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FEMA: Liberty Heights has no affiliation

By Chris Moore



James McRae, CEO of Liberty Heights Community Center, said his organization has no affiliation with the Federal Emergency Management Agency, despite a broadcast report that said his nonprofit contracted with FEMA to disburse federal hazard mitigation money.

“FEMA has not contracted with Liberty Heights Community Center to disburse funds for Hurricane Harvey-related mitigation,” FEMA spokesperson Lauren Hersh said Tuesday via email from Austin. “They have no affiliation with FEMA and should not be using the FEMA name.”

Liberty Heights, established in Dallas in 2003 as a non-profit entity, says it is helping victims of Hurricane and Tropical Storm Harvey. It has been collecting applications from the public, ostensibly for victims to explore options to “to reduce flood losses.”

McRae agreed with Hersh that the organization has not contracted with FEMA to give out money despite FEMA being mentioned on Liberty Heights’ voluntary applications.

“We are a sub-applicant with Texas Division of Emergency Management,” McRae said. TDEM chairman Dave Jackson did not return calls for comment about that relationship.

McRae said Liberty Heights does not charge a fee for their applications.

“The voluntary application is free,” McRae said. “We only do this to help people that still need help.”

Liberty Heights received a Memorandum of Understanding with the Jefferson County Commissioners’ Court on Sept. 17 to develop short- and long-term relief and recovery support for individuals affected by Harvey.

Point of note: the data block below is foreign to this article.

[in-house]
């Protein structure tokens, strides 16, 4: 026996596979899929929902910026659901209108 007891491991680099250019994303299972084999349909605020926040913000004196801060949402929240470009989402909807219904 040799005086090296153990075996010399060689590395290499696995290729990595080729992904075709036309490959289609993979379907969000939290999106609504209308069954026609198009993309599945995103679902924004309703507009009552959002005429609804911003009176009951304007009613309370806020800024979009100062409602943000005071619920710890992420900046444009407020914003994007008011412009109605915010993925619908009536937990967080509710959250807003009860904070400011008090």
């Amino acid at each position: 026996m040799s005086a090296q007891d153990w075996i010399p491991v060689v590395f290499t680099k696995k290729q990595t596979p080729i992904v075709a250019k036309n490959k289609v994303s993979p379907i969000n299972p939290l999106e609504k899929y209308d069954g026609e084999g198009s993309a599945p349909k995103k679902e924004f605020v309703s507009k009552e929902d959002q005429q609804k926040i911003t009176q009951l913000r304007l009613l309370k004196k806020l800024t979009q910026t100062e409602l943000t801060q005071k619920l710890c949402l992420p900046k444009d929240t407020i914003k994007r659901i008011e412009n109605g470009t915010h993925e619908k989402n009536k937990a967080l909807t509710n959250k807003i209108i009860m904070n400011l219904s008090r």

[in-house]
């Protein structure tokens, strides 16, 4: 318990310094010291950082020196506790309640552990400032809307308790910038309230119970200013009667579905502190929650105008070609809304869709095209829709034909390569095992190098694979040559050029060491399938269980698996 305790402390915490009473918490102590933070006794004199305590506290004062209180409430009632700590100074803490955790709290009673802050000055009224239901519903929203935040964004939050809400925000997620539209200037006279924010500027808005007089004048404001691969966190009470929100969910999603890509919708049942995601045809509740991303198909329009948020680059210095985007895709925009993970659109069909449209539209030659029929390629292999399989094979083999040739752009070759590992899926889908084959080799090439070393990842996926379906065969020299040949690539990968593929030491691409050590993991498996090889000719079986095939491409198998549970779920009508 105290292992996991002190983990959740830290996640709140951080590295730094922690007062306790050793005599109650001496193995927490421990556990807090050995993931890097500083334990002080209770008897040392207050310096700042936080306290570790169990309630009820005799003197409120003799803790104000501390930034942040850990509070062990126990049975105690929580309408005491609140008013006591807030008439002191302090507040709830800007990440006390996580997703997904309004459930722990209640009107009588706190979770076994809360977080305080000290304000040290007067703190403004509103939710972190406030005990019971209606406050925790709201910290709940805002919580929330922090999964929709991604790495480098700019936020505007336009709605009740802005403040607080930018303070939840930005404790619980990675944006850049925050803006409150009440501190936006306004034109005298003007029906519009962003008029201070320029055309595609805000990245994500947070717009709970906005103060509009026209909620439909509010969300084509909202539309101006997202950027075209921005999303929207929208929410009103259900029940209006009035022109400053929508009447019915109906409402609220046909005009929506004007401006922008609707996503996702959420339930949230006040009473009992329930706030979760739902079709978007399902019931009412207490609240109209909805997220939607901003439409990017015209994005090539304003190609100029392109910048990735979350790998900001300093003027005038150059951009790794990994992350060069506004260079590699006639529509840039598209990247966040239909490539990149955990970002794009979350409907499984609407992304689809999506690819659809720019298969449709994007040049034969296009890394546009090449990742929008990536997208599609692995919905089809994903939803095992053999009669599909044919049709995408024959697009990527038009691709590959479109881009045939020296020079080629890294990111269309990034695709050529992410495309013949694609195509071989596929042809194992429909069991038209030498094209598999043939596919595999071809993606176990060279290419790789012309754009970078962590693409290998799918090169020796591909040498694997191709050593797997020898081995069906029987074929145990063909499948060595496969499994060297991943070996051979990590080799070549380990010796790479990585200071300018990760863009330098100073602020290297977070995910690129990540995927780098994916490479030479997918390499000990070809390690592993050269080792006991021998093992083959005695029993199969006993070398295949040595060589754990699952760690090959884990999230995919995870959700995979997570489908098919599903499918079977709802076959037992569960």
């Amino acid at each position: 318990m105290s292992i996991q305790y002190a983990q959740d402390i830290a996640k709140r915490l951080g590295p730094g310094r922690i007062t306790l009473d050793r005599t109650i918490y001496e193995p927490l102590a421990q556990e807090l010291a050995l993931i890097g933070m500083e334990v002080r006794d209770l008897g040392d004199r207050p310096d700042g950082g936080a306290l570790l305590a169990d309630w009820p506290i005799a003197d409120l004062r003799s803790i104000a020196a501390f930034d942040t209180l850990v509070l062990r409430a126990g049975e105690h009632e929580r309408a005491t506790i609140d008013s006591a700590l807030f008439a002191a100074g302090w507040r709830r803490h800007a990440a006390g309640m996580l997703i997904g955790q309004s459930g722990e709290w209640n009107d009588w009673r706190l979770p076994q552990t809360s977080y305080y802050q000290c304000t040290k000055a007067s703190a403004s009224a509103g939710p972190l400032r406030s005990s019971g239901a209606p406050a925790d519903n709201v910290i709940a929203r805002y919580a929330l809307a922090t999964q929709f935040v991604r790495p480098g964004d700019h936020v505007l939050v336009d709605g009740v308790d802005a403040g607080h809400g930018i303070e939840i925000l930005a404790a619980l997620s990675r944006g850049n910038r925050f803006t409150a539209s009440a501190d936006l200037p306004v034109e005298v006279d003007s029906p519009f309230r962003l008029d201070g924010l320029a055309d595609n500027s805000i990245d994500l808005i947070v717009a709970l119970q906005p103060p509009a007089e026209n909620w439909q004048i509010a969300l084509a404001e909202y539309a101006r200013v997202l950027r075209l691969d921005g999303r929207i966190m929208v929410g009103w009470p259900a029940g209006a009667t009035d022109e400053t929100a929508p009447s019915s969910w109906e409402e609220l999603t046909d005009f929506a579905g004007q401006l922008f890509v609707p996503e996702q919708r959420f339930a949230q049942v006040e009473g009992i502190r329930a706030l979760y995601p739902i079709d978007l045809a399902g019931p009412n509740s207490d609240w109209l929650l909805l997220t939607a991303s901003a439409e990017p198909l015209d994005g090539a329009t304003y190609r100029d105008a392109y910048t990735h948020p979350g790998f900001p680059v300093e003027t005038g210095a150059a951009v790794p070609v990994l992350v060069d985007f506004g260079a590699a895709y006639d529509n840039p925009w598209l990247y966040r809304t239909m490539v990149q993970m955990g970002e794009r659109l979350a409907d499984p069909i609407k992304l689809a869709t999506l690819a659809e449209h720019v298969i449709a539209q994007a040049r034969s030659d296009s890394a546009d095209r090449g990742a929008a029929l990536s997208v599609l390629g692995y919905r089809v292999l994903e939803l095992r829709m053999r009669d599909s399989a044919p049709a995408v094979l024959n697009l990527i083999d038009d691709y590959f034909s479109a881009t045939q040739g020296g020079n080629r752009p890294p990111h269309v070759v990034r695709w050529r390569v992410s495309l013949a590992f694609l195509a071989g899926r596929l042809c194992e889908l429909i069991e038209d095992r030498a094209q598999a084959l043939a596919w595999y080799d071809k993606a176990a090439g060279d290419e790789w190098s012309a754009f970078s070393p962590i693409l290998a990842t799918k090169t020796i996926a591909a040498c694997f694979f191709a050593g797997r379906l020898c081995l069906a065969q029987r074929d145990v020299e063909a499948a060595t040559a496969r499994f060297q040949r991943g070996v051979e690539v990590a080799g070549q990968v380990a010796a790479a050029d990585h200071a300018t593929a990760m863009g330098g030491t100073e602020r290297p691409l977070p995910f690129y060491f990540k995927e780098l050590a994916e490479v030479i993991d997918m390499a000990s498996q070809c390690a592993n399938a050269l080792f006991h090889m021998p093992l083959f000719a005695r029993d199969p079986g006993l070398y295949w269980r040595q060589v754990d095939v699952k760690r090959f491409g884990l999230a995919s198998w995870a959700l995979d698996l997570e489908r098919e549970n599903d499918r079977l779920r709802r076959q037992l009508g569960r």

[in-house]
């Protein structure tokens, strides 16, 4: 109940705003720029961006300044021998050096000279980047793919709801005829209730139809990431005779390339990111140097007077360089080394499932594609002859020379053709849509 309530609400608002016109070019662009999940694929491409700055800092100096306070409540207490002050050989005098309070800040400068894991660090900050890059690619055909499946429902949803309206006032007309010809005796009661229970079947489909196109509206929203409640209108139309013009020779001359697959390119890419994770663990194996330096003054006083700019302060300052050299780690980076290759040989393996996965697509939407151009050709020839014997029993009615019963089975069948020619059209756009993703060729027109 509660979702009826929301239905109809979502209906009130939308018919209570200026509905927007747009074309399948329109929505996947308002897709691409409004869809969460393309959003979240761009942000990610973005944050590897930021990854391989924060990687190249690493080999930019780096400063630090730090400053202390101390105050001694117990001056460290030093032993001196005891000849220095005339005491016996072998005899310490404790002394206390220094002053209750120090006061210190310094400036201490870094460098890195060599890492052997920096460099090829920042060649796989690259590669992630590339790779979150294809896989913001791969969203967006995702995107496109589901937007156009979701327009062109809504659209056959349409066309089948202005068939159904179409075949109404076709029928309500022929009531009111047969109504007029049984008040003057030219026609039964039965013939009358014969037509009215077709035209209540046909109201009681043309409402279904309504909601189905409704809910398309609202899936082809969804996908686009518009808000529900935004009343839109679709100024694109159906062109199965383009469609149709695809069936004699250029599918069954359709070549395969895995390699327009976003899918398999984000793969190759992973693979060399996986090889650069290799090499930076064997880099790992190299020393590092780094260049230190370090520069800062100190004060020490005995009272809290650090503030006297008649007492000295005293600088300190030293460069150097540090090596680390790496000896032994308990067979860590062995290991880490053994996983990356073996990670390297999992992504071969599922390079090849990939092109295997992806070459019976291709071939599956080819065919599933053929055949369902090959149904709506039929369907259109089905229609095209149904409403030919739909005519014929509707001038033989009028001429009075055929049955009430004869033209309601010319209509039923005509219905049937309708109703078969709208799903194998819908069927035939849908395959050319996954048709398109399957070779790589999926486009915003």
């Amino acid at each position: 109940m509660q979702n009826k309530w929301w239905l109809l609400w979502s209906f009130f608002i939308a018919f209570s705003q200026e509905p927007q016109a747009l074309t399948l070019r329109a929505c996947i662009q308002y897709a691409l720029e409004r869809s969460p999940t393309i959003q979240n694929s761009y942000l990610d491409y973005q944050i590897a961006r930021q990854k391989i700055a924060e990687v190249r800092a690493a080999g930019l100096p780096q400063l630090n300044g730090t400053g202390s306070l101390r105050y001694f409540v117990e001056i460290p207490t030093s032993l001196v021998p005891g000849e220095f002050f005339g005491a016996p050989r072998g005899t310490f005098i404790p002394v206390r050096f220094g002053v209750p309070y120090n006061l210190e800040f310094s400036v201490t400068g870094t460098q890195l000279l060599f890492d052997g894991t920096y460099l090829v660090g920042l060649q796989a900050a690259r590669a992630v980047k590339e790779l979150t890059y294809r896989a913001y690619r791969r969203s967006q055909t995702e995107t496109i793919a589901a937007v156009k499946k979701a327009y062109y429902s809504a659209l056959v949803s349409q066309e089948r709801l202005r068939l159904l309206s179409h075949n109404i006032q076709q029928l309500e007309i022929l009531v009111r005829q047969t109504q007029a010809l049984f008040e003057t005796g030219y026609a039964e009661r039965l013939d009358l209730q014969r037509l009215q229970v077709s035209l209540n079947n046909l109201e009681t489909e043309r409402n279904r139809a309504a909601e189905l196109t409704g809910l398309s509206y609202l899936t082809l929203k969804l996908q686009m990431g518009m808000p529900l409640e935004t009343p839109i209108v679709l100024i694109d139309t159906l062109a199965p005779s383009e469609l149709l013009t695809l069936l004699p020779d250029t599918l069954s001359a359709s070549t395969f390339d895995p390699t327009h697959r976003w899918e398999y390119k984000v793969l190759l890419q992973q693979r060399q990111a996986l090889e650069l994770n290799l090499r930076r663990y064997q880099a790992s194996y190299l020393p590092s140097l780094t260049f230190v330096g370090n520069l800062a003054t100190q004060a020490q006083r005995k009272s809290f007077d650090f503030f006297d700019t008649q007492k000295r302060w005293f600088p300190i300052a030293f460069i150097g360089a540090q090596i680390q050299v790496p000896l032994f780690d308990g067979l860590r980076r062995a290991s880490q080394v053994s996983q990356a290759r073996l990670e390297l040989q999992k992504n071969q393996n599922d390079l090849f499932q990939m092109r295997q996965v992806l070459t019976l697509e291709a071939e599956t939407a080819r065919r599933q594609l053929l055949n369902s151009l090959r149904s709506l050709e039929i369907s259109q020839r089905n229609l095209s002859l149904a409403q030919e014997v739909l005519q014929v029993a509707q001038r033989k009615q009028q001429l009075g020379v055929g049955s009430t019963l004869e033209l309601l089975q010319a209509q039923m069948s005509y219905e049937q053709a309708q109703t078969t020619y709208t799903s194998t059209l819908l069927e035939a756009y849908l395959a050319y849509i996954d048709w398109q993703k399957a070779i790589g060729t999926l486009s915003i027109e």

On Sept. 19, the South East Texas Regional Planning Commission said in a handout that SETRPC had received calls that said, “Pastor Airon Reynolds had obtained funding from FEMA in the amount of $50 billion through an agency named Liberty Heights. He will use the funding to elevate flooded homes, repair damaged homes and build replacement homes for anyone that is a homeowner.”

The handout said Reynolds had made agreements with several churches to partner with him.

However, McRae said Reynolds, pastor of Borden Chapel Missionary Baptist Church in Beaumont, does not work with Liberty Heights.

“He’s just a way for us to reach out to the community,” McRae said.

“We went to commissioners’ court and got unanimous approval by (Jefferson County) Judge (Jeff) Branick and the commissioners,” McRae said of Liberty Heights’ work.

Branick said the county’s relationship with Liberty Heights Community Center has been brief.

“The only thing we did with them is give them an agreement that would allow them to go apply with the Texas Division of Emergency Management for funding to elevate homes and do some remediation,” Branick said. “That’s it. We don’t have another relationship.”